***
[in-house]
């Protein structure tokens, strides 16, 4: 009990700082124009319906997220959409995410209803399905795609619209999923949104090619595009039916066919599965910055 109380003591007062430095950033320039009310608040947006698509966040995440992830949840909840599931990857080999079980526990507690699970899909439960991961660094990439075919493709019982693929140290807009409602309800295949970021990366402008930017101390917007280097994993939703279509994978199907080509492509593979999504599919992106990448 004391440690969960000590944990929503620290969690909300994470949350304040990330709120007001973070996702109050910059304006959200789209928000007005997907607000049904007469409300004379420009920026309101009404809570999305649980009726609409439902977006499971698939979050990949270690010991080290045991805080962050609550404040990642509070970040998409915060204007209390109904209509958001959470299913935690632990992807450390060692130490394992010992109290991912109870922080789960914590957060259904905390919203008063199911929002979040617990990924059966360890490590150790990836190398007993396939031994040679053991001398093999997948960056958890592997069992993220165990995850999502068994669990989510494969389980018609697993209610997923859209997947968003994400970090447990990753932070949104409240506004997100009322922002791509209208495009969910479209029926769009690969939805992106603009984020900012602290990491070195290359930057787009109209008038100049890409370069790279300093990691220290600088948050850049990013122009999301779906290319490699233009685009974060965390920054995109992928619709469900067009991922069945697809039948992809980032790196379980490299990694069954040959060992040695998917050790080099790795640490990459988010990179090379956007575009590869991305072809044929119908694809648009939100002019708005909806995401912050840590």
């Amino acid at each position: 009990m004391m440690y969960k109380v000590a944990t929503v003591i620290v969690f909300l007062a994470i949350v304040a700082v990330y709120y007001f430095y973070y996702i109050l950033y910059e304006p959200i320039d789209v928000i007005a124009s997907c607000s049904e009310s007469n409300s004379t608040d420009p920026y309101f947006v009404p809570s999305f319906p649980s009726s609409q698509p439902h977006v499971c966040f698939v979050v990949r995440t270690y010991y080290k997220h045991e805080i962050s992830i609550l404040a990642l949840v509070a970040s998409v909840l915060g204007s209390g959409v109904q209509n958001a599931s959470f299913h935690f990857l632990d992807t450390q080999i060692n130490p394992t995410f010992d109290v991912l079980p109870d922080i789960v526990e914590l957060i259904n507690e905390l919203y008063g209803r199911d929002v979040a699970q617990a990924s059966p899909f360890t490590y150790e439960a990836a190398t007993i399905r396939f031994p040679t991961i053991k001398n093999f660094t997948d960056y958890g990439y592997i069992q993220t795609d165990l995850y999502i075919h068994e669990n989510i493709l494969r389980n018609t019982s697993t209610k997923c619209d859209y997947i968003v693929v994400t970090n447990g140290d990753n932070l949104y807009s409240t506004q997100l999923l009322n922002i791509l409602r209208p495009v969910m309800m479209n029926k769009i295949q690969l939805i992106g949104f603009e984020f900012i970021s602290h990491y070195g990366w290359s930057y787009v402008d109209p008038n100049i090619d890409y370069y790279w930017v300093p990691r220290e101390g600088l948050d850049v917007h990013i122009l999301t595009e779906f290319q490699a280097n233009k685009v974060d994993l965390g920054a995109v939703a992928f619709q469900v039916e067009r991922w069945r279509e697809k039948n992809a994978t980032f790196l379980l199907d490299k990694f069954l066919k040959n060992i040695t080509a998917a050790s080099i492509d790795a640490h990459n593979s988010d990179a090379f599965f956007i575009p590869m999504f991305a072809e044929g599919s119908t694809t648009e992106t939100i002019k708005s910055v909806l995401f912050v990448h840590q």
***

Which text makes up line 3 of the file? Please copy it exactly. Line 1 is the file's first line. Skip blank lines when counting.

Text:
């Amino acid at each position: 009990m004391m440690y969960k109380v000590a944990t929503v003591i620290v969690f909300l007062a994470i949350v304040a700082v990330y709120y007001f430095y973070y996702i109050l950033y910059e304006p959200i320039d789209v928000i007005a124009s997907c607000s049904e009310s007469n409300s004379t608040d420009p920026y309101f947006v009404p809570s999305f319906p649980s009726s609409q698509p439902h977006v499971c966040f698939v979050v990949r995440t270690y010991y080290k997220h045991e805080i962050s992830i609550l404040a990642l949840v509070a970040s998409v909840l915060g204007s209390g959409v109904q209509n958001a599931s959470f299913h935690f990857l632990d992807t450390q080999i060692n130490p394992t995410f010992d109290v991912l079980p109870d922080i789960v526990e914590l957060i259904n507690e905390l919203y008063g209803r199911d929002v979040a699970q617990a990924s059966p899909f360890t490590y150790e439960a990836a190398t007993i399905r396939f031994p040679t991961i053991k001398n093999f660094t997948d960056y958890g990439y592997i069992q993220t795609d165990l995850y999502i075919h068994e669990n989510i493709l494969r389980n018609t019982s697993t209610k997923c619209d859209y997947i968003v693929v994400t970090n447990g140290d990753n932070l949104y807009s409240t506004q997100l999923l009322n922002i791509l409602r209208p495009v969910m309800m479209n029926k769009i295949q690969l939805i992106g949104f603009e984020f900012i970021s602290h990491y070195g990366w290359s930057y787009v402008d109209p008038n100049i090619d890409y370069y790279w930017v300093p990691r220290e101390g600088l948050d850049v917007h990013i122009l999301t595009e779906f290319q490699a280097n233009k685009v974060d994993l965390g920054a995109v939703a992928f619709q469900v039916e067009r991922w069945r279509e697809k039948n992809a994978t980032f790196l379980l199907d490299k990694f069954l066919k040959n060992i040695t080509a998917a050790s080099i492509d790795a640490h990459n593979s988010d990179a090379f599965f956007i575009p590869m999504f991305a072809e044929g599919s119908t694809t648009e992106t939100i002019k708005s910055v909806l995401f912050v990448h840590q």